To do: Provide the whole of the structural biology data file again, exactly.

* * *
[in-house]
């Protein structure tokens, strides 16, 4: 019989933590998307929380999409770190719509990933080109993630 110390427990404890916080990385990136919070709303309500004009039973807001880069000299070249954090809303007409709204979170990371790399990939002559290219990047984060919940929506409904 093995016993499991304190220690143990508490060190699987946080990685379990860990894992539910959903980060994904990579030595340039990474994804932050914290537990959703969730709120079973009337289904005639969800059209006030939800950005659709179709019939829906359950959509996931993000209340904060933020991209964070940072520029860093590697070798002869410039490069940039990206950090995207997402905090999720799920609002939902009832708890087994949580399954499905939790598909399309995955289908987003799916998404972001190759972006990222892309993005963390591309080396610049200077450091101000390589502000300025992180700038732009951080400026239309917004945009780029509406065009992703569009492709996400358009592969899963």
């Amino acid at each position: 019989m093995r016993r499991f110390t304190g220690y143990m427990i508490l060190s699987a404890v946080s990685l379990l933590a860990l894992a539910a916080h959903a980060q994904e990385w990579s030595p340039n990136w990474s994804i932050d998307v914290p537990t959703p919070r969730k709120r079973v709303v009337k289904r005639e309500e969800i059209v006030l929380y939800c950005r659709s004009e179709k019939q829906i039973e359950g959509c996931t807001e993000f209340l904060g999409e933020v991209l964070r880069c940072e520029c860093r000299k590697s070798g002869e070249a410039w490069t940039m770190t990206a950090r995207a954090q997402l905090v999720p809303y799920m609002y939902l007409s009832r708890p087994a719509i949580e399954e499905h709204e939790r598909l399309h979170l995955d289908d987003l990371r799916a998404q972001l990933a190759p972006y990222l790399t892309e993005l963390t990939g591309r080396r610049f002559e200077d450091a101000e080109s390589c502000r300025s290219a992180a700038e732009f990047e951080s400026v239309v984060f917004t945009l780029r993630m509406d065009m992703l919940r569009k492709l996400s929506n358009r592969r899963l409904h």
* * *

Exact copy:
[in-house]
């Protein structure tokens, strides 16, 4: 019989933590998307929380999409770190719509990933080109993630 110390427990404890916080990385990136919070709303309500004009039973807001880069000299070249954090809303007409709204979170990371790399990939002559290219990047984060919940929506409904 093995016993499991304190220690143990508490060190699987946080990685379990860990894992539910959903980060994904990579030595340039990474994804932050914290537990959703969730709120079973009337289904005639969800059209006030939800950005659709179709019939829906359950959509996931993000209340904060933020991209964070940072520029860093590697070798002869410039490069940039990206950090995207997402905090999720799920609002939902009832708890087994949580399954499905939790598909399309995955289908987003799916998404972001190759972006990222892309993005963390591309080396610049200077450091101000390589502000300025992180700038732009951080400026239309917004945009780029509406065009992703569009492709996400358009592969899963």
């Amino acid at each position: 019989m093995r016993r499991f110390t304190g220690y143990m427990i508490l060190s699987a404890v946080s990685l379990l933590a860990l894992a539910a916080h959903a980060q994904e990385w990579s030595p340039n990136w990474s994804i932050d998307v914290p537990t959703p919070r969730k709120r079973v709303v009337k289904r005639e309500e969800i059209v006030l929380y939800c950005r659709s004009e179709k019939q829906i039973e359950g959509c996931t807001e993000f209340l904060g999409e933020v991209l964070r880069c940072e520029c860093r000299k590697s070798g002869e070249a410039w490069t940039m770190t990206a950090r995207a954090q997402l905090v999720p809303y799920m609002y939902l007409s009832r708890p087994a719509i949580e399954e499905h709204e939790r598909l399309h979170l995955d289908d987003l990371r799916a998404q972001l990933a190759p972006y990222l790399t892309e993005l963390t990939g591309r080396r610049f002559e200077d450091a101000e080109s390589c502000r300025s290219a992180a700038e732009f990047e951080s400026v239309v984060f917004t945009l780029r993630m509406d065009m992703l919940r569009k492709l996400s929506n358009r592969r899963l409904h």